The oil in your car makes your engine run smoothly and protects it from the wear and tear that comes with constant use.
If your oil pressure is low, you will need to know the possible causes and fix the issue as soon as possible.
This guide will help you identify if your car has any of the symptoms of low oil pressure and teach you how how to fix the problem.
Let’s get started with the guide!
Table of ContentsShow
Does My Car Have Low Oil Pressure?
It is first important to determine what the problem is. The clearest indication that you have low oil pressure is your dashboard, specifically your oil warning light.
As its name suggests, the warning light indicates a problem with the engine oil system. In most cases, low oil pressure is the primary culprit, but it is also possible that you have the opposite problem: high oil pressure.
In addition to the warning light, other signs of low oil pressure include:
- Clanking sound
- The smell of burning oil
- Overheated engine
- Oil leakage under the car
Should I Be Worried?
The engine oil is a vital part of a combustion engine. If the system does not work properly, the engine is at increased risk of damage due to the friction of all the components that are normally lubricated by the oil.
Not only does the engine oil serve as a lubricant. It also plays a role in protecting the engine against corrosion, cooling the engine as well as cleaning it. As such, an abnormal oil level is something you should not ignore.
To be safe, we recommend shutting off your engine as soon as possible in order to prevent any damage.
The Lubrication Circuit
Before we look at the causes and treatments, it is important to recognize how engine oil and the lubrication circuit work.
The engine oil is often described as the blood of the vehicle. This highlights the importance of the oil but also gives a sense of how the entire system works.
The analogy can be taken further. In the lubrication circuit, various “organs” play their part in maintaining the engine properly.
The sump, also called the oil pan, is where all the oil is stored. From there, the oil pump (the “heart”) sends the oil via oil galleries (“arteries”). Along the way, it is filtered through the oil filter (“kidneys”), removing any impurities.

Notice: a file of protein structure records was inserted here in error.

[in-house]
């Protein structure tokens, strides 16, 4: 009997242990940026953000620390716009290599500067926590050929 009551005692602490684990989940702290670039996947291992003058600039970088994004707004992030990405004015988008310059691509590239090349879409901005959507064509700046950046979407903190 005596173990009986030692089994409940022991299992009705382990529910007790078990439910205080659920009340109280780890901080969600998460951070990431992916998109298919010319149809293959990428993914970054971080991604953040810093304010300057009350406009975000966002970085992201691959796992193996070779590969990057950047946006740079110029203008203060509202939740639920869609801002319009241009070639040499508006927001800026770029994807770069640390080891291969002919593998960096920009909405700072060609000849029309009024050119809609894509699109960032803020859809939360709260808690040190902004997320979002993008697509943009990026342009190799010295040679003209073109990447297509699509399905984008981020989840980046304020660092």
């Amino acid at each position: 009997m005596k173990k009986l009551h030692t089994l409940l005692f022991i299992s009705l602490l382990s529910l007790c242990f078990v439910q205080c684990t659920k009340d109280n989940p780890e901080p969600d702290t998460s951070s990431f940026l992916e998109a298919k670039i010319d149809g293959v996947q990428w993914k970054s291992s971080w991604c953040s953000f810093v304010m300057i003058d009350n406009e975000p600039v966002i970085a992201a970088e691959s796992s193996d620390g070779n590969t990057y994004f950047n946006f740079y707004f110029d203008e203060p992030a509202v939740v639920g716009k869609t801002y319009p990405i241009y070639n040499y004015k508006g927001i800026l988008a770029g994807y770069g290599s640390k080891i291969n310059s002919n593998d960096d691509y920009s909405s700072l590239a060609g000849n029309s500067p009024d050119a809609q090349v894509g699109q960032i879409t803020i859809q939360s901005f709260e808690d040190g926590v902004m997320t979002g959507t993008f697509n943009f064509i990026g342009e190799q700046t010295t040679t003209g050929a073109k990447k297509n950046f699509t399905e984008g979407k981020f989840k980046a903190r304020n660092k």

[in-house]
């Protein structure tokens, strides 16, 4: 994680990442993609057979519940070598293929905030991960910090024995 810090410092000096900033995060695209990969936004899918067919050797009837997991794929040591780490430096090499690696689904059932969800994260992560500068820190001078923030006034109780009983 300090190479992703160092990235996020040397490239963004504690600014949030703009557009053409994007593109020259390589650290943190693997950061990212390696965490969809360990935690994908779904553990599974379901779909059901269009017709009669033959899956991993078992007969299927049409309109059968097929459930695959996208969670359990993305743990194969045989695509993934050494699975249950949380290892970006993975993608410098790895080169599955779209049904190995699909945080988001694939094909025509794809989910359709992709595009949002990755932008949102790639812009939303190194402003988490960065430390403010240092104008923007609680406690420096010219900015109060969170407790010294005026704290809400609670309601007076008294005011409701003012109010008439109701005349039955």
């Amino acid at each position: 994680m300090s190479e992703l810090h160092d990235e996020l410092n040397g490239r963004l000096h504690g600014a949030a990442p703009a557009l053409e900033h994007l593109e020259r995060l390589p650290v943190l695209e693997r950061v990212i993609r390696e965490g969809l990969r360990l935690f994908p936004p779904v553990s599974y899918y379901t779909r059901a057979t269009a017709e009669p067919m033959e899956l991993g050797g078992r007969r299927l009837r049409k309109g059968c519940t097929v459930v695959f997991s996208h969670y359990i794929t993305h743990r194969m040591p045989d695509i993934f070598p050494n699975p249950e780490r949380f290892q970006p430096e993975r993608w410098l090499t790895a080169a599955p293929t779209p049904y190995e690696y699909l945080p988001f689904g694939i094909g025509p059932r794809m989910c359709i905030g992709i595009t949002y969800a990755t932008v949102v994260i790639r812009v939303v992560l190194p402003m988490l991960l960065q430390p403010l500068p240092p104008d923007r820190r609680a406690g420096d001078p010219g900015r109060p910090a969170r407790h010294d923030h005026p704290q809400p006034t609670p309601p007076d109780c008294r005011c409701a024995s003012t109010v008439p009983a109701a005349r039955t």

As the oil moves through the moving engine parts, it leaves a thin film, protecting the surface of each component. This film reduces the friction and cools the engine as it disperses the heat generated by the combustion process.
Causes & Treatment of Low Oil Pressure
The cause of low oil pressure is usually due to problems in the lubrication system, as described above. The most common causes are the following:
Obstructed Oil Filter
As previously described, when the oil passes through the system, the oil filter removes any debris and contaminants that are present. As the filter picks these contaminants out, it gradually clogs up.
In order for the engine to receive uncontaminated oil, the oil first passes through the filter. If the filter is obstructed, the flow of oil becomes compromised, leading to low oil pressure.
To resolve this issue, the oil filter must be changed. Keep in mind that this problem is preventable with regular maintenance of the car. Be sure to change your oil and filter regularly, as specified in your owner’s manual.
Low Oil Level
An inadequate amount of oil results in low oil pressure. Due to the low amount of oil, the lubrication circuit has little to work with.
A low oil level itself has various possible causes, including:
- Inadequate Amount of Oil Added
- Increased Oil Consumption
Inadequate Amount of Oil Added
It is important to add the correct amount of oil, ensuring there isn’t too much or too little in the engine. This is best monitored with a dipstick or the car’s oil-level sensor.
To accurately measure the amount of oil in the engine, manufacturers used to recommend allowing the engine to cool off, letting most of the oil settle in the oil pan.
Today, many manufacturers have made alterations to their dipsticks to make it possible to get an accurate reading, even when the engine is warm. It is still important to ensure that the car is parked on level ground for an accurate reading.
If the low oil pressure is caused by insufficient oil in the engine, simply add more oil until an appropriate amount is achieved. It is recommended to use the same oil that is already in the engine. This means the same type (i.e., synthetic/half-synthetic), manufacturer, and SAE grade.
An oil leak will eventually empty the oil. As a consequence, the lubrication system will have a low oil level.